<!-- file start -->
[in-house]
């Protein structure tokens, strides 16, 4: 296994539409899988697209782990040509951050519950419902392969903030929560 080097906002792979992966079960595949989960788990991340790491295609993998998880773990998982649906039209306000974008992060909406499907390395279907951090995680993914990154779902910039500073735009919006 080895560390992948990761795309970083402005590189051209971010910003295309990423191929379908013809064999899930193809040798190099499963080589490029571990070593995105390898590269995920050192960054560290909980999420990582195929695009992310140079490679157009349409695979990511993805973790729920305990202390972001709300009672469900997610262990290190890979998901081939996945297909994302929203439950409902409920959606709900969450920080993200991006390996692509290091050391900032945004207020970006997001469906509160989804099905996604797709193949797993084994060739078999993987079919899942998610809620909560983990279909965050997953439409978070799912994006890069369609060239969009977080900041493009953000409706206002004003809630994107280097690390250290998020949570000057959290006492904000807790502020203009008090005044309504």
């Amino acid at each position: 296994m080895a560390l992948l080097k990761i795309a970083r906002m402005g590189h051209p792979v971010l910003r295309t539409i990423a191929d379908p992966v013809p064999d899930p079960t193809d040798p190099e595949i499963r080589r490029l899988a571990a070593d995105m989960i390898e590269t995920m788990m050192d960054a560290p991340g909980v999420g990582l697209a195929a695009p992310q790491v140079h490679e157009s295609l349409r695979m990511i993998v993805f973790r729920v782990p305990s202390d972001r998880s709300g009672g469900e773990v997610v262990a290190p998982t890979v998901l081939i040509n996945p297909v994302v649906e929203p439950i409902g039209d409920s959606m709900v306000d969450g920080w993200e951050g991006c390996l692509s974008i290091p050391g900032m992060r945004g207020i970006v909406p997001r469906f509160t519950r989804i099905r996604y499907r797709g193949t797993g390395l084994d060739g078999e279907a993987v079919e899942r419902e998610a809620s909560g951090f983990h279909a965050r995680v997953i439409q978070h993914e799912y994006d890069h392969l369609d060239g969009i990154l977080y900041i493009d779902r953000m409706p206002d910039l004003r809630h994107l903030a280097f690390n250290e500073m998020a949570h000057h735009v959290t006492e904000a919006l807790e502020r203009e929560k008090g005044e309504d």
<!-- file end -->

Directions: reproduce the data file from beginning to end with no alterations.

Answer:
[in-house]
């Protein structure tokens, strides 16, 4: 296994539409899988697209782990040509951050519950419902392969903030929560 080097906002792979992966079960595949989960788990991340790491295609993998998880773990998982649906039209306000974008992060909406499907390395279907951090995680993914990154779902910039500073735009919006 080895560390992948990761795309970083402005590189051209971010910003295309990423191929379908013809064999899930193809040798190099499963080589490029571990070593995105390898590269995920050192960054560290909980999420990582195929695009992310140079490679157009349409695979990511993805973790729920305990202390972001709300009672469900997610262990290190890979998901081939996945297909994302929203439950409902409920959606709900969450920080993200991006390996692509290091050391900032945004207020970006997001469906509160989804099905996604797709193949797993084994060739078999993987079919899942998610809620909560983990279909965050997953439409978070799912994006890069369609060239969009977080900041493009953000409706206002004003809630994107280097690390250290998020949570000057959290006492904000807790502020203009008090005044309504």
């Amino acid at each position: 296994m080895a560390l992948l080097k990761i795309a970083r906002m402005g590189h051209p792979v971010l910003r295309t539409i990423a191929d379908p992966v013809p064999d899930p079960t193809d040798p190099e595949i499963r080589r490029l899988a571990a070593d995105m989960i390898e590269t995920m788990m050192d960054a560290p991340g909980v999420g990582l697209a195929a695009p992310q790491v140079h490679e157009s295609l349409r695979m990511i993998v993805f973790r729920v782990p305990s202390d972001r998880s709300g009672g469900e773990v997610v262990a290190p998982t890979v998901l081939i040509n996945p297909v994302v649906e929203p439950i409902g039209d409920s959606m709900v306000d969450g920080w993200e951050g991006c390996l692509s974008i290091p050391g900032m992060r945004g207020i970006v909406p997001r469906f509160t519950r989804i099905r996604y499907r797709g193949t797993g390395l084994d060739g078999e279907a993987v079919e899942r419902e998610a809620s909560g951090f983990h279909a965050r995680v997953i439409q978070h993914e799912y994006d890069h392969l369609d060239g969009i990154l977080y900041i493009d779902r953000m409706p206002d910039l004003r809630h994107l903030a280097f690390n250290e500073m998020a949570h000057h735009v959290t006492e904000a919006l807790e502020r203009e929560k008090g005044e309504d």